Wetaskiwin receives $50k to go green

City of Wetaskiwin joins FCM climate change sustainability initiative

By Emily Jaycox

Pipestone Flyer Contributor

In October, the City of Wetaskiwin began a two-year program through the Federation of Canadian Municipalities (FCM) to update its asset management strategy with a focus on climate change and sustainability.

The program includes $50,000 in funding and peer-learning, and training through the FCM’s Climate and Asset Management Network (CAMN).

“This grant will help ensure that corporate and infrastructure assets are maintained in an efficient and sustainable manner that meets the present and future growth of the city,” Wetaskiwin Mayor Tyler Gandam said in a press release.

The city applied for the program because building a sustainable, energy-efficient community fits into its mandate.

“It’s one of council’s main goals,” said Lisa Novotny, manager of the city’s engineering and development department.

Part of the city’s strategic business plan reads “Wetaskiwin is a sustainable community that responsibly manages its infrastructure, finances and environment,” she said.

Since the city has a commitment to following environmental best practices, and it was looking to revamp the asset management plan already, “It seemed like a great fit with what we’re looking to do,” said Novotny.

The program helps Canadian municipalities integrate green practices into decision-making about infrastructure including buildings, roads and sanitation systems.

Some examples of environmentally-friendly practices that may be explored include solar power, LED lighting, tree canopies and electric cars, said Novotny.

The program includes two required training sessions, held in either Windsor or Ottawa, and monthly webinars on different topics.

Novotny, Sue Howard, director of engineering and development, and Mandy Dunn, finance department accountant, will be participating in the training. The next session is in May, 2018.

The first phase of this program is about developing an asset management plan with sustainability and climate change in mind.

“At this point it’s just getting that policy completed with that [climate] adaptation component,” said Novotny.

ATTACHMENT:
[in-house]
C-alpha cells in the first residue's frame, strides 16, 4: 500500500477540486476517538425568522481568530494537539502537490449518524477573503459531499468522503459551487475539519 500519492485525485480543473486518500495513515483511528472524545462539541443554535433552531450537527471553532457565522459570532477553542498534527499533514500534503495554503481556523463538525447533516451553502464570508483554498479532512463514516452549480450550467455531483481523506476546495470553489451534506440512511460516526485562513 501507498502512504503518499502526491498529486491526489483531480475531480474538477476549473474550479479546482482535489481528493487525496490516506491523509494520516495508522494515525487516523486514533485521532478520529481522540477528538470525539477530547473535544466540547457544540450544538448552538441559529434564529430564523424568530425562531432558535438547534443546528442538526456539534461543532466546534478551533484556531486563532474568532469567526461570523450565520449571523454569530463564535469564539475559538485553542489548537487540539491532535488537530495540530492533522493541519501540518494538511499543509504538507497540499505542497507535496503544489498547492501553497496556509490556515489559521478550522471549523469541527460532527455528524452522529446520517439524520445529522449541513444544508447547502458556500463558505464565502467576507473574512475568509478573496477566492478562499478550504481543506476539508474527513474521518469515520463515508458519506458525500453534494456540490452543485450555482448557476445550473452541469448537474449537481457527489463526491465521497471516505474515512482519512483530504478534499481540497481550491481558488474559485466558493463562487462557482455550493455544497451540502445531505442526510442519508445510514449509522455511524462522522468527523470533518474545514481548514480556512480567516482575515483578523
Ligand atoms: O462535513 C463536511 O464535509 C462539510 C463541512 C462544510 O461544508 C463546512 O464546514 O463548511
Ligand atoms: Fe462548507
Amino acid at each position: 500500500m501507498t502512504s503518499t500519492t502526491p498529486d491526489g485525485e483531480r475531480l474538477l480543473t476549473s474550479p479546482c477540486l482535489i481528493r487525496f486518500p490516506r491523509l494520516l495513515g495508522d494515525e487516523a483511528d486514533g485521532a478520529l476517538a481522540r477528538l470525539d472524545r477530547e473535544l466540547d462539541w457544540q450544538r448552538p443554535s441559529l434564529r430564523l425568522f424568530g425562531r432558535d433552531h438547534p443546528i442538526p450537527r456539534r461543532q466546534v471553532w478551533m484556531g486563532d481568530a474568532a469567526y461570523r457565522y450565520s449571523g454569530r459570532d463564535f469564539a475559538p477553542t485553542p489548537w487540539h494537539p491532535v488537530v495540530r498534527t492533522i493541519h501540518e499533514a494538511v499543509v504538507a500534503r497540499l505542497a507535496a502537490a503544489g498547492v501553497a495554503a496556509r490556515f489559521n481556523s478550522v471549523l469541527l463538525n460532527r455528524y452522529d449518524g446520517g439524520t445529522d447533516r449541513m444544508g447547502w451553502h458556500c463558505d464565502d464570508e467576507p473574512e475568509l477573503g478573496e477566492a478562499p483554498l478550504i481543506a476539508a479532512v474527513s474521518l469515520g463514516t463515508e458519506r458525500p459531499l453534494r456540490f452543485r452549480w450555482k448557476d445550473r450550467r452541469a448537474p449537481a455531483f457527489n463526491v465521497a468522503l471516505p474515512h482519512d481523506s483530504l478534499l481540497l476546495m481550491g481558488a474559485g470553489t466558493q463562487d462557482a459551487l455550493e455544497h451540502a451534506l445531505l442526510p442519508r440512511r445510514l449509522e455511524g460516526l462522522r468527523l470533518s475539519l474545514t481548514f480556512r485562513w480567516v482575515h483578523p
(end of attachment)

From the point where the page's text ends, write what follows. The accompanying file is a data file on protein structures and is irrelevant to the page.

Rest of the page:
Part of the $50,000 will be used for travelling costs to the required training sessions. Other possible costs of developing the new strategy are software, print materials and other administration costs.

The goal is to have a new draft of the asset management plan ready to propose to council by fall 2018, said Novotny.

The network includes 18 municipalities across Canada. The only other Albertan participant in the program is the County of Grande Prairie.

After completion of Phase I, the city has the option of applying for Phase II, which is more in-depth, includes more on adapting infrastructure to increasing weather events, and comes with additional funding.

Get local stories you won't find anywhere else right to your inbox.
Sign up here

Just Posted

Two females arrested for carjacking in Leduc; sword and bear spray used as weapon

Wetaskiwin and Maskwacis female arrested for carjacking.

94 new cases of COVID-19 in Alberta on Wednesday, two more deaths

1,146 active cases with 9,891 recovered cases

UCP government making changes to the Assessment Model Review; County of Wetaskiwin could see a 70 per cent hike in taxes

Changes would cause a 35.5-70.7 per cent residential mill rate for the County of Wetaskiwin.

COVID-19: One more death reported in central zone

Number of active cases has decreased by more than 200 since last week

Thorsby RCMP investigate August long weekend shooting

Thorsby RCMP arrest youth in relation to the late night shooting.

Protestors for Indigenous Lives Matter gather in Wetaskiwin

Protestors for Indigenous Lives Matter gathered in Wetaskiwin, Alta. Tuesday August 4,… Continue reading

Other communities can learn from Sexsmith: AUMA president

Alberta Urban Municipalities Association is an advocacy group for urban municipalities

Proposed oil and gas assessment changes could have big impact on municipal revenues

Croup representing urban municipalities is concerned about the outcome

‘Do our lives count for less?’: COVID-19 exposes cracks in disability aid

In July, Parliament approved a $600 payment for people with disabilities facing additional expenses during COVID-19

Alberta man’s body recovered from Okanagan Lake after five-day search

‘The depth of the water, as well as the topography of the lake, made the recovery of the deceased very challenging’ - RCMP

Feds look to finalize deal with airlines amid contact tracing concerns

Feds look to finalize deal with airlines amid contact tracing concerns

Dwindling B.C. bamboo supply leaves Calgary Zoo biologists worried about pandas

Zoo has been trying to send pandas back to China since May

Booking.com cuts workforce by thousands as travel atrophies

Booking.com cuts workforce by thousands as travel atrophies

Ford COO Jim Farley to lead company, CEO Hackett to retire

Ford COO Jim Farley to lead company, CEO Hackett to retire

Most Read